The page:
BY BRUCE BRANUM
The Greenville Standard
A severe thunderstorm line tore through parts of southwest Alabama and left swaths of damage across Butler County Thursday afternoon, June 14.
The storms, which were tracking southeast, entered the county around 5 p.m. setting off a thunderstorm warning by the National Weather Service until 5:45 p.m.
Power lines and trees were downed as the storm came overhead and first reports indicated more than 11,000 people were without power in the county at 7 p.m., which included both Pioneer Electric and Alabama Power customers. Also, at least four substations were damaged in the storm.
Pioneer posted on Facebook, as the stormed rolled through, at 6 p.m., “The weather has taken a toll on our system…Right now about 80% of our members are without power… Members should prepare for a lengthy outage…Stay safe, and we will do our best to get everyone’s power back on as quickly as possible.”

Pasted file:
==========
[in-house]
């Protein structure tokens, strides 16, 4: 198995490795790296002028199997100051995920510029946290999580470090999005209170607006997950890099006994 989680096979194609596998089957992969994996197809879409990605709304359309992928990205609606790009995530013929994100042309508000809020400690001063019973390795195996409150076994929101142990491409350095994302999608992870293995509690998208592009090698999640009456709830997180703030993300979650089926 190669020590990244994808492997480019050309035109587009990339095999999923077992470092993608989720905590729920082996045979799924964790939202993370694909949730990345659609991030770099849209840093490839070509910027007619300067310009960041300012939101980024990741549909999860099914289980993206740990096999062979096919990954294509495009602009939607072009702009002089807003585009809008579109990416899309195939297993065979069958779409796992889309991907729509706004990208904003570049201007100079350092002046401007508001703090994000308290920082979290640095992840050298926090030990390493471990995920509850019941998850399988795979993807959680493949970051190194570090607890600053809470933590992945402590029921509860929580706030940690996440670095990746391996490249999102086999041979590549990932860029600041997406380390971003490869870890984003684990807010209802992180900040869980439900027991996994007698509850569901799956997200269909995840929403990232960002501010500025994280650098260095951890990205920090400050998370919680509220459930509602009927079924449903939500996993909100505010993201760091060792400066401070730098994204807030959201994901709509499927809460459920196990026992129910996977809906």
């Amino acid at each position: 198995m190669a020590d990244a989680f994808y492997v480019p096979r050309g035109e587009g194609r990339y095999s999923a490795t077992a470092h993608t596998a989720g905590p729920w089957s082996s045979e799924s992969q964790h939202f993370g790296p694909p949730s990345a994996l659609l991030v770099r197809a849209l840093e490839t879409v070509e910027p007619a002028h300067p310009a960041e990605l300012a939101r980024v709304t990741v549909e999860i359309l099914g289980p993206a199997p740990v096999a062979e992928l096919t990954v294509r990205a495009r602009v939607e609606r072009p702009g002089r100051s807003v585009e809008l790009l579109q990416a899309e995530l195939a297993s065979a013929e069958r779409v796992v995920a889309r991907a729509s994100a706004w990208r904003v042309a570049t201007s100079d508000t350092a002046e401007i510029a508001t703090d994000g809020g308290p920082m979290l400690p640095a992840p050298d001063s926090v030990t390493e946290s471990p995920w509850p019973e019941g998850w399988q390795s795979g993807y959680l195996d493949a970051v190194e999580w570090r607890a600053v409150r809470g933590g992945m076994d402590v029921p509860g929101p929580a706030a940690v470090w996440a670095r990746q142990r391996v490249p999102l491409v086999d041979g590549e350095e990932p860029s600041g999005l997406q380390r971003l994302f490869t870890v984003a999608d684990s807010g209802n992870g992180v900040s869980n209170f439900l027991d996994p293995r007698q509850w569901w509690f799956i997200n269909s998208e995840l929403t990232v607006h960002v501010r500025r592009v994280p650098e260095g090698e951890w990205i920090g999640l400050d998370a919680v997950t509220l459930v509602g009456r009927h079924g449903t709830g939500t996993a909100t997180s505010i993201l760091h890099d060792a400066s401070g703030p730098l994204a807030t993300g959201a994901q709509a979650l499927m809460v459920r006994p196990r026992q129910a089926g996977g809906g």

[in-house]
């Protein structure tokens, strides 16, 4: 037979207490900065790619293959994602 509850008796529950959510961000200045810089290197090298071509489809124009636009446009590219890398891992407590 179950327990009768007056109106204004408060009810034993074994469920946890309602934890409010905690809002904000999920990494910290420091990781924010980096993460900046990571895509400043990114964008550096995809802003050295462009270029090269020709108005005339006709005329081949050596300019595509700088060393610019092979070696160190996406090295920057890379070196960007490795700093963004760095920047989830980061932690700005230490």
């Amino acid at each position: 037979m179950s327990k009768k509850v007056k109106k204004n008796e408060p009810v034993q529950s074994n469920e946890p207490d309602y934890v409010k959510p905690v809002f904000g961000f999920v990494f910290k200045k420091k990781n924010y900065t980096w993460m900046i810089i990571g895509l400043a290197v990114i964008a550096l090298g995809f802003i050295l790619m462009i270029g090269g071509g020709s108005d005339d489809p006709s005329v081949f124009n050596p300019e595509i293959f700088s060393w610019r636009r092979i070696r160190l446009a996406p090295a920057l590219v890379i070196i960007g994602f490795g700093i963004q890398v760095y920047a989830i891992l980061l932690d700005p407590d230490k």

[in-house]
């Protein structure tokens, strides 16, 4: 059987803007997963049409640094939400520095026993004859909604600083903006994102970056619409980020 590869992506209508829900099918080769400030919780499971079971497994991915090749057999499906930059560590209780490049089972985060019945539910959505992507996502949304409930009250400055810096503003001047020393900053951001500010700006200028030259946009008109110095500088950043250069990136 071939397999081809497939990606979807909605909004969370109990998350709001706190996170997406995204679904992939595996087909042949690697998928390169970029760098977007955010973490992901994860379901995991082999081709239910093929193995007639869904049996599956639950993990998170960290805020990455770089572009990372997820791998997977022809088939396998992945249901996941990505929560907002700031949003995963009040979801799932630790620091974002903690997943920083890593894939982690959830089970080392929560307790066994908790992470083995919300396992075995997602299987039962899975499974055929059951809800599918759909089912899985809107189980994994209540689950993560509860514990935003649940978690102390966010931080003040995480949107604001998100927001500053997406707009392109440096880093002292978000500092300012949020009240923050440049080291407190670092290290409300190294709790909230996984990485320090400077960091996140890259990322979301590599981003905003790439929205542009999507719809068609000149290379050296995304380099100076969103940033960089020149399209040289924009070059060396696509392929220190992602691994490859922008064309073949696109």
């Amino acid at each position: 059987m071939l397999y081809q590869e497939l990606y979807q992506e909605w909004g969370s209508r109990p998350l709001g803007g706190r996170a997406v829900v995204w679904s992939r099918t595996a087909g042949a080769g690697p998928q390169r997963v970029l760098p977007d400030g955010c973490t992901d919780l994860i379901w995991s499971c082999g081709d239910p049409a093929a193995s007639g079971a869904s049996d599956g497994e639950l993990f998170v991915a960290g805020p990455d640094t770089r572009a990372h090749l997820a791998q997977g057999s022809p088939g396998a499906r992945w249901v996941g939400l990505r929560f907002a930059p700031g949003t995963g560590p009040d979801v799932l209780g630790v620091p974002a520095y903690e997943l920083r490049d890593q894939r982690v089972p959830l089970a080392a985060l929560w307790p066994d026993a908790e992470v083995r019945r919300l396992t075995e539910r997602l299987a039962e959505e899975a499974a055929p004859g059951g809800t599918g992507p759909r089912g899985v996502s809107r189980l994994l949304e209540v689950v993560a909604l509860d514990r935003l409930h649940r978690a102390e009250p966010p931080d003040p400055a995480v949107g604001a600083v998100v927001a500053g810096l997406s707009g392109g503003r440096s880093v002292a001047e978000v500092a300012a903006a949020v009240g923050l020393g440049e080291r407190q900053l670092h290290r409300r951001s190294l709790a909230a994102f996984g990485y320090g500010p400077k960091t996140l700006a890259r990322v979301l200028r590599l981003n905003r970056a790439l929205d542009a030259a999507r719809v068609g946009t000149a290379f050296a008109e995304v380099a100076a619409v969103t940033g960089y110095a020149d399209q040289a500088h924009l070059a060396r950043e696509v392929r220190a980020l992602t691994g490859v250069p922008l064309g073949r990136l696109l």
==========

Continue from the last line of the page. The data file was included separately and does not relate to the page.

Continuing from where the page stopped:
E911 handled numerous calls during and after the storms rampage alerting responders of trees and power lines down.
The volunteer fire departments performed a yeoman’s chore clearing roadways of the many trees that fell, which did not involve power lines.
Also, ever present were the utility crews, who began restoring services as accessibility allowed.
EMA director, Rosie Till, said that straight line winds caused the damage and that no tornadoes were reported.